My Love-Hate Relationship With Screen Time
This week is “Screen-Free” week.
Or around here, “Feel Like A Bad Mom” week.
When I think about the amount of time my children spend on screens, my head hurts.
The assurance that I am absolutely doing the wrong thing.
The feeling that good mommas would never…
The truth is, I sometimes hate screen time. I see the effect it has been known to have on my children and others. I also see the effect that getting outside, being in nature, and just moving has on my children and others.
So why do I allow it, more than the ‘average mom?’
Because the truth is, there are real, very tangible benefits to “screen time” that matter more to me than the detriments.
I know this is not a popular, or even widely held view. In fact, I am a little nervous to even share this today. But every year, the ever lovin’ “Screen Free Week” happens, and every year I freak out about it, feel guilty, and we fail the screen free test miserably.
This year, I have decided instead, to acknowledge and intentionally define why our family has chosen a different screen time path.
1. My family has unique educational needs that make screen time a fabulous tool.
I have two sons, ages 12 and 9.
My oldest son has autism and massive anxiety that is exacerbated by sensory processing issues. The best way for him to learn anything is in complete silence. Even the sound of another person’s pencil on a piece of paper is enough to cause major stress and drama.
My voice can ring in his ears after just a very short lesson.
But watching a quick You-Tube video on Peru for example, and then finding various websites to research and learn? This has made my son a serious expert in all things Peruvian, including native plants, animals, topography, geography, the different cultures within Peru, travel and tourism, and more.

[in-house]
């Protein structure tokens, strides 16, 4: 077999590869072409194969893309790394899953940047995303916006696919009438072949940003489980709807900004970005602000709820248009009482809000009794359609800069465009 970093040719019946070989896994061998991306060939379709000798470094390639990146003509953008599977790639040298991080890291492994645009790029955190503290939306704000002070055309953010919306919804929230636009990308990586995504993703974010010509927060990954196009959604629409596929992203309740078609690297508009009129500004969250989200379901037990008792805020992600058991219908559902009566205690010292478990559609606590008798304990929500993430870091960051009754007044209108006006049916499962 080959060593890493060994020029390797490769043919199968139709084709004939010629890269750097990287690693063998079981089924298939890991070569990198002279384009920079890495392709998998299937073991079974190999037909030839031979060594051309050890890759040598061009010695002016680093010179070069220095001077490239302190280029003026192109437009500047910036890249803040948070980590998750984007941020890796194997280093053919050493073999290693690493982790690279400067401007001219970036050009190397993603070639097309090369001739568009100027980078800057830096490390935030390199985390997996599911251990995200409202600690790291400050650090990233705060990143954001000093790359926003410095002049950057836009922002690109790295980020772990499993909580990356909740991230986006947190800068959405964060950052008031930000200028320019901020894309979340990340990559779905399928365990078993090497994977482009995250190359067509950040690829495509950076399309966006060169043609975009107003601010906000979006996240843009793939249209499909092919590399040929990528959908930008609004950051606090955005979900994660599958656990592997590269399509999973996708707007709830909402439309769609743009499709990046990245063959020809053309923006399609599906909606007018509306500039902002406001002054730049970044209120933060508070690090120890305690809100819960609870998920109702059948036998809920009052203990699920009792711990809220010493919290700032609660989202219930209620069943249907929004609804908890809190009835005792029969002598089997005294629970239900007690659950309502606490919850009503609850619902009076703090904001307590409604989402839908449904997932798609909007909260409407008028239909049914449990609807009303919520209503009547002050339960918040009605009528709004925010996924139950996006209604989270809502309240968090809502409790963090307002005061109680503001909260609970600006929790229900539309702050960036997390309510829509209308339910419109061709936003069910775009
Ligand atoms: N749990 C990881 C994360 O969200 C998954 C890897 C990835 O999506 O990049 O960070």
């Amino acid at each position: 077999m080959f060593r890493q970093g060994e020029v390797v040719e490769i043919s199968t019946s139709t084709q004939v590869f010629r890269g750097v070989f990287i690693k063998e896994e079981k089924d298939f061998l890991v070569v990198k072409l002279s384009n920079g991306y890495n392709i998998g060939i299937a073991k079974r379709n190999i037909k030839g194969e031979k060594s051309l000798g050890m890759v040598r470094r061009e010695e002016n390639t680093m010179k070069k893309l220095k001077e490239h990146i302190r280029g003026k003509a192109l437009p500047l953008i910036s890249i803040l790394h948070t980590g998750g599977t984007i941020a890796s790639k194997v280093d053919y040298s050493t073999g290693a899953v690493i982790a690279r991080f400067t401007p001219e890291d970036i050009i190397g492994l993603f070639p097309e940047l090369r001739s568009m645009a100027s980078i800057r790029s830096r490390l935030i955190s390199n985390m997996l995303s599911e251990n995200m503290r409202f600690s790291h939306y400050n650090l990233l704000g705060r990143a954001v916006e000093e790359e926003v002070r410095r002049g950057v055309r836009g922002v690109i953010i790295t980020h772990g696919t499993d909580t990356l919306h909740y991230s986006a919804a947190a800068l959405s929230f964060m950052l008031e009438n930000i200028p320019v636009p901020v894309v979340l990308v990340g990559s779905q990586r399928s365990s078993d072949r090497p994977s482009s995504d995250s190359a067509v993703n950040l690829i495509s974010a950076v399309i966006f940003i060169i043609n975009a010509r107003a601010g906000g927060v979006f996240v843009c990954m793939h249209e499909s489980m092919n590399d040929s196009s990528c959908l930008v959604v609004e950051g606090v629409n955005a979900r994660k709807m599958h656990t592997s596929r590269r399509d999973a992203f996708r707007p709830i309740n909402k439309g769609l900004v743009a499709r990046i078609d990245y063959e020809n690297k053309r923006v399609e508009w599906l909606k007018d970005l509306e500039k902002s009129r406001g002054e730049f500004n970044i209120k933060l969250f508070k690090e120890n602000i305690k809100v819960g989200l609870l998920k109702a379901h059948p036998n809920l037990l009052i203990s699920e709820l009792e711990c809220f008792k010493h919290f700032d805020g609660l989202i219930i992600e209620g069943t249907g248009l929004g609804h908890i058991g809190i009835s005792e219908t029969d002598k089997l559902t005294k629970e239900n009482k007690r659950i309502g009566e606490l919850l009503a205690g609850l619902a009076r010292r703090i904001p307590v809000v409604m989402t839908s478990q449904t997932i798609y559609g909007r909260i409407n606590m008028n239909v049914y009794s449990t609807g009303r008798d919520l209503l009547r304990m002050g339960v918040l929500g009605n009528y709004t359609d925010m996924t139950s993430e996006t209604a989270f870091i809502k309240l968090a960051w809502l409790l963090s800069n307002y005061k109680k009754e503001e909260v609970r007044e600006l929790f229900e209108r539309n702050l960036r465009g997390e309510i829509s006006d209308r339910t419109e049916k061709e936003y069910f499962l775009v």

Because he could do it at his own pace, and in a way that works well with his sensory needs, the iPad acted as his primary teacher for all of this (with me merely checking in from time to time to see how he is doing). His sixth grade country report is wonderful – and by the way, he completed the report in PowerPoint, without my help. Yet another screen, yet another advantage for him.
This same child also has an auto-immune disorder that creates massive joint and nerve pain, making him sometimes so fatigued that he literally cannot get out of bed. On the bad days, he still completes some “learning”. I come and lie down with him, and we watch You-Tube videos together. Is it ideal? No. But it keeps him engaged on days that are so very tough for him, physically and emotionally.
My youngest son has a different set of educational needs. He has profound dyslexia and a processing disorder. He is on the screens much less, but mostly because he is naturally a very active child. He enjoys everything about the outdoors and given the choice, would much rather put down the iPad, and go out and bounce on the trampoline.
Still, Minecraft has been a very effective tool to help him with spelling and reading. We use it to practice typing sentences and commands. He thinks he is merely playing a game, and I see the progress he makes when he is not so anxious about his lack of reading ability.